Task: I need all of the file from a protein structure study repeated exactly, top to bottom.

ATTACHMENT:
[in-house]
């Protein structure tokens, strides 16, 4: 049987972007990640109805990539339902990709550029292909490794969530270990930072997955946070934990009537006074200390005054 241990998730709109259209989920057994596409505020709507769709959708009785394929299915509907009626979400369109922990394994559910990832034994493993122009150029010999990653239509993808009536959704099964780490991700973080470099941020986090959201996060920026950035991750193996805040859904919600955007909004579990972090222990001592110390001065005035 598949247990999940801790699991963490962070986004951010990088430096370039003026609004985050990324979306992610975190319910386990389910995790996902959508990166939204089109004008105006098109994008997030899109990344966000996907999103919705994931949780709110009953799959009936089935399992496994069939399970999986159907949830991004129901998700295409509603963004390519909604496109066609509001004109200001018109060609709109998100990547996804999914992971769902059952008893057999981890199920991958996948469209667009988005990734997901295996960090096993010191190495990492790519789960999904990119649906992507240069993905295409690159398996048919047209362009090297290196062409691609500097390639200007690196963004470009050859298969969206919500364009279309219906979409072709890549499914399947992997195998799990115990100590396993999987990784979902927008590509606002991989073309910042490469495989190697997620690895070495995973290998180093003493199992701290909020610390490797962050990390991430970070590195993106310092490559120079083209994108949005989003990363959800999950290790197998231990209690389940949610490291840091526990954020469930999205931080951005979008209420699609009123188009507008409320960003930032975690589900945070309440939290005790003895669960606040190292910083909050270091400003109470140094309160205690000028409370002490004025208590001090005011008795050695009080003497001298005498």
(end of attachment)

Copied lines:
[in-house]
């Protein structure tokens, strides 16, 4: 049987972007990640109805990539339902990709550029292909490794969530270990930072997955946070934990009537006074200390005054 241990998730709109259209989920057994596409505020709507769709959708009785394929299915509907009626979400369109922990394994559910990832034994493993122009150029010999990653239509993808009536959704099964780490991700973080470099941020986090959201996060920026950035991750193996805040859904919600955007909004579990972090222990001592110390001065005035 598949247990999940801790699991963490962070986004951010990088430096370039003026609004985050990324979306992610975190319910386990389910995790996902959508990166939204089109004008105006098109994008997030899109990344966000996907999103919705994931949780709110009953799959009936089935399992496994069939399970999986159907949830991004129901998700295409509603963004390519909604496109066609509001004109200001018109060609709109998100990547996804999914992971769902059952008893057999981890199920991958996948469209667009988005990734997901295996960090096993010191190495990492790519789960999904990119649906992507240069993905295409690159398996048919047209362009090297290196062409691609500097390639200007690196963004470009050859298969969206919500364009279309219906979409072709890549499914399947992997195998799990115990100590396993999987990784979902927008590509606002991989073309910042490469495989190697997620690895070495995973290998180093003493199992701290909020610390490797962050990390991430970070590195993106310092490559120079083209994108949005989003990363959800999950290790197998231990209690389940949610490291840091526990954020469930999205931080951005979008209420699609009123188009507008409320960003930032975690589900945070309440939290005790003895669960606040190292910083909050270091400003109470140094309160205690000028409370002490004025208590001090005011008795050695009080003497001298005498």